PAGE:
If you were to ask me where I spent the best Ramadan of my life before this year, I would probably tell you that it was either the Ramadan I spent in Egypt during my time studying abroad or the Ramadan that I spent a portion of in the blessed cities of Makkah and Madinah. All the other Ramadans I spent in the United States couldn’t beat the Ramadans I experienced in Muslim lands, but after this year’s Ramadan, I can confidently say that I have experienced a Ramadan in the United States that now holds the number two spot on my list of the best Ramadans of my life.

When I reflect on the Ramadans I spent overseas and ask myself why they hold such a high status compared to the Ramadans I spent in the United States, only a few things stand out. It was the amount of people participating in all the various activities associated with Ramadan. Everywhere you went, you would see Ramadan decorations, whether in stores, homes, or on the streets. When you turned on the radio in the taxi, TV at home, or looked at newspapers and advertisements, you would see the words “Ramadan Mubarak” among other celebratory slogans, informing everyone of the blessings of Ramadan. Conversations with everyone would involve the same pleasantries, but now the greetings of Ramadan are incorporated into the pleasantries. Going shopping and seeing stores having sales centered around Ramadan is an experience like no other.

The masjids would be filled to the brim with worshippers, and the nights would be brought to life with the voice of those leading taraweeh and qiyam, along with the voices of children that you wouldn’t normally hear at those hours brightening up the darkness of the night. When you compare this with what I experienced in Seattle during Ramadan, you can quickly see why those Ramadans spent overseas were much better in terms of feeling the Ramadan spirit. No stores had sales, nor were people able to change their schedules to meet the needs of Ramadan. Instead, Ramadan would be changed to meet the needs of the people. Taraweeh would be shortened due to timing conflicts, among other things, but regardless, Ramadan was still something that was enjoyed, and you could feel the spirit during iftar and taraweeh, even if it was being shortened.

Now, when I think of my first Ramadan here in the Bay Area, it had elements that made the Ramadan overseas so special. First, the amount of people participating in Ramadan. Just in my neighborhood alone, being able to see Ramadan decorations on the doors and porches of houses brings a joy that is similar to what I used to feel during the Ramadans I spent overseas. Being able to see the masjid decorated was something I had not seen done while living in Seattle. Just from the decorations in the neighborhood and at the masajids, an atmosphere of Ramadan was created.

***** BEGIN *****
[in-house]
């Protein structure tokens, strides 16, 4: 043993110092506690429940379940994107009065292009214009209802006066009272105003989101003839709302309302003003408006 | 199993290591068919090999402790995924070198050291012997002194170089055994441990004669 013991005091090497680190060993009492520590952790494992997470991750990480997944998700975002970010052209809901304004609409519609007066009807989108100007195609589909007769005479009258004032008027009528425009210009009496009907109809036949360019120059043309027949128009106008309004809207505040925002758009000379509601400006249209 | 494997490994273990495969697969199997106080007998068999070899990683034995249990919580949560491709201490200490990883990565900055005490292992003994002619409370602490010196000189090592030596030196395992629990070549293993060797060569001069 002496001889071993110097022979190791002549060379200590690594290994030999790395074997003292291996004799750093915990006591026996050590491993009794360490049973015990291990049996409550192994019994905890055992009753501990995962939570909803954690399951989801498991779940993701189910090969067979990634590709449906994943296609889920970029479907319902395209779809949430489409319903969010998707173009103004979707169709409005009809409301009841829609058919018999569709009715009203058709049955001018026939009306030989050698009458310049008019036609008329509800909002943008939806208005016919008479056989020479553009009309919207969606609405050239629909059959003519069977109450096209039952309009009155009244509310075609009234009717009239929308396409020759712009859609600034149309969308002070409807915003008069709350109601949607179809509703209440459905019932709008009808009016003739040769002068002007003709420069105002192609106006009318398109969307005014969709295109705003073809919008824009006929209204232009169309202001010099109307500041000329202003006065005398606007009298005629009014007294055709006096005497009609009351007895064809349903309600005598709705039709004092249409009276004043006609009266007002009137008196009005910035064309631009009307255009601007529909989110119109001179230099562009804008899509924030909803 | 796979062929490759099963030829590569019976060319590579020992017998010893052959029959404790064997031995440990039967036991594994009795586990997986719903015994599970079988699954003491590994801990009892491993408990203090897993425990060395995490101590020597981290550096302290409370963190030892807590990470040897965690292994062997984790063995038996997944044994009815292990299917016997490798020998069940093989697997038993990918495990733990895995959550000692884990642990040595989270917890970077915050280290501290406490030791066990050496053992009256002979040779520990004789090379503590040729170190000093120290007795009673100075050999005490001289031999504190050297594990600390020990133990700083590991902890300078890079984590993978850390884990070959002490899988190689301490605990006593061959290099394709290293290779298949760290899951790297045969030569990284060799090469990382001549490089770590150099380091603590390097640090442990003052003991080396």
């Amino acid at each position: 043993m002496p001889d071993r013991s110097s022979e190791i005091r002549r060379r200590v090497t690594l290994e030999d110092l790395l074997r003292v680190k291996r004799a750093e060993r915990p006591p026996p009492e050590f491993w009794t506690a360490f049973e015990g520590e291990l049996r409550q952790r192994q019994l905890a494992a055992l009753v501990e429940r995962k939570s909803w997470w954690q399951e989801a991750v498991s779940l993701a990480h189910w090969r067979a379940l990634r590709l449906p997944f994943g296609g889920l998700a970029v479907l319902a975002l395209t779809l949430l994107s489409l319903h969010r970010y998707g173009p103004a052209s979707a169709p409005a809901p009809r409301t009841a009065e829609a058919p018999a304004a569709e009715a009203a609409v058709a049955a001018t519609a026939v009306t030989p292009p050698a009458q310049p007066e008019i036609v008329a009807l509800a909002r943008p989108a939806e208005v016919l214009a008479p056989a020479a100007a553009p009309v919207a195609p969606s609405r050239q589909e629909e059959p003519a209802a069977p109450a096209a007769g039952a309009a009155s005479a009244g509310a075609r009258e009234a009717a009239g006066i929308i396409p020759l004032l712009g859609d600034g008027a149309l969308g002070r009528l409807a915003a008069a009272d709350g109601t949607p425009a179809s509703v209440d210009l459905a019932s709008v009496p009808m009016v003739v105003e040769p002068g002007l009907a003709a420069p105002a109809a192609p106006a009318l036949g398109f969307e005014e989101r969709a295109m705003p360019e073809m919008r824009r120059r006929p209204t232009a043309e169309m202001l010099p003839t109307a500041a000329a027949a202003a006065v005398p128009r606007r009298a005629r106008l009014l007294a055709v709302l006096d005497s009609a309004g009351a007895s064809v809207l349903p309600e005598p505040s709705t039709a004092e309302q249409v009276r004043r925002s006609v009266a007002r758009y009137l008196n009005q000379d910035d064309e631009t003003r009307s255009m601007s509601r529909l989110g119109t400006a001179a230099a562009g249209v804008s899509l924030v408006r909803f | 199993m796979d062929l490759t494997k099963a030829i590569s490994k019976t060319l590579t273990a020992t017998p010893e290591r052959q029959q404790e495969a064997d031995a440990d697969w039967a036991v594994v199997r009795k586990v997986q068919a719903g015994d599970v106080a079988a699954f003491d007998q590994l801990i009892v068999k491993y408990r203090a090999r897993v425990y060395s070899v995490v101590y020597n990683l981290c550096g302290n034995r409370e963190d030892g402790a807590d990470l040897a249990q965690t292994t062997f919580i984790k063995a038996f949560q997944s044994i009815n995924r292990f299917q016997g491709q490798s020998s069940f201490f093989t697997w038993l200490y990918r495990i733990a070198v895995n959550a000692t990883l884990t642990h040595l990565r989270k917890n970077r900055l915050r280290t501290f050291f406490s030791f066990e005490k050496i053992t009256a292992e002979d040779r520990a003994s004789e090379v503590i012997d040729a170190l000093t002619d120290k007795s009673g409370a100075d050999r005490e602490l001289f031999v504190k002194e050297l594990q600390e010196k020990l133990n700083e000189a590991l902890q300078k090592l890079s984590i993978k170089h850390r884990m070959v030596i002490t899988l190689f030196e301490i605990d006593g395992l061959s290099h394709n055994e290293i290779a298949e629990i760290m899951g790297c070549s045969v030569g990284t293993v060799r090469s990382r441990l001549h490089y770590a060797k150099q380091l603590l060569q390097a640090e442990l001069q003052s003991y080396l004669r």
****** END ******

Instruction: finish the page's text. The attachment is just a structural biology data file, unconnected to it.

Decorations serve a purpose when used, but the atmosphere of Ramadan is more than just decorations. One thing that truly makes Ramadan special that I was not able to find in Seattle is the number of people participating in Ramadan. Seeing thousands of people in the masjid for taraweeh and iftar is something I did not think was possible. Just seeing the masajids buzzing with life throughout the nights, especially on weekends with hundreds of children, is something that until this Ramadan, I thought I could only experience in Muslim lands. The amount of diversity found in the masajids also made this Ramadan stand out. Seeing people from all over the world praying next to each other really highlights one of the strengths of this ummah.

Overall looking back at this Ramadan, the things that will stay with me forever are the sense of community, diversity, and quality of those that led us in prayer in the blessed month. I have not seen such a diverse and large community be able to come together and worship collectively without our difference overshadowing our main purpose which is to worship Allah. This was my first Ramadan in the bay area and I can not wait for the next one and the next one and the next one. 

May Allah accept our efforts in the blessed month of Ramadan and forgive us for our shortcomings.  

Best Regards,

Imam Fuad Mohamed